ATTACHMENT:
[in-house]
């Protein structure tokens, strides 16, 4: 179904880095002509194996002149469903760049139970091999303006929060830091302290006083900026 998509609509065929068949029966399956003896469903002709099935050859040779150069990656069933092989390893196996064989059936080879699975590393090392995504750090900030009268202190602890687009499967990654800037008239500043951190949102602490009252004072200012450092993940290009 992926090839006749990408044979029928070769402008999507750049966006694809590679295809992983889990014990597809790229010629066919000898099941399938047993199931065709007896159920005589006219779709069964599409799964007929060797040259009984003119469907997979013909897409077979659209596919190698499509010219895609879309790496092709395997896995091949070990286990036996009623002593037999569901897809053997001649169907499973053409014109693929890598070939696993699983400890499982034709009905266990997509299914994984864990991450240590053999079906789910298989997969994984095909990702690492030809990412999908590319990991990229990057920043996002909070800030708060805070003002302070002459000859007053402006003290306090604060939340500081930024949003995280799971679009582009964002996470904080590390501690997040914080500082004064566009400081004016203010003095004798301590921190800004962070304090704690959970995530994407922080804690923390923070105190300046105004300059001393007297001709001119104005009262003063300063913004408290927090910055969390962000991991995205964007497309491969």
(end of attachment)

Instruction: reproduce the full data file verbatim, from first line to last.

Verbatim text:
[in-house]
């Protein structure tokens, strides 16, 4: 179904880095002509194996002149469903760049139970091999303006929060830091302290006083900026 998509609509065929068949029966399956003896469903002709099935050859040779150069990656069933092989390893196996064989059936080879699975590393090392995504750090900030009268202190602890687009499967990654800037008239500043951190949102602490009252004072200012450092993940290009 992926090839006749990408044979029928070769402008999507750049966006694809590679295809992983889990014990597809790229010629066919000898099941399938047993199931065709007896159920005589006219779709069964599409799964007929060797040259009984003119469907997979013909897409077979659209596919190698499509010219895609879309790496092709395997896995091949070990286990036996009623002593037999569901897809053997001649169907499973053409014109693929890598070939696993699983400890499982034709009905266990997509299914994984864990991450240590053999079906789910298989997969994984095909990702690492030809990412999908590319990991990229990057920043996002909070800030708060805070003002302070002459000859007053402006003290306090604060939340500081930024949003995280799971679009582009964002996470904080590390501690997040914080500082004064566009400081004016203010003095004798301590921190800004962070304090704690959970995530994407922080804690923390923070105190300046105004300059001393007297001709001119104005009262003063300063913004408290927090910055969390962000991991995205964007497309491969």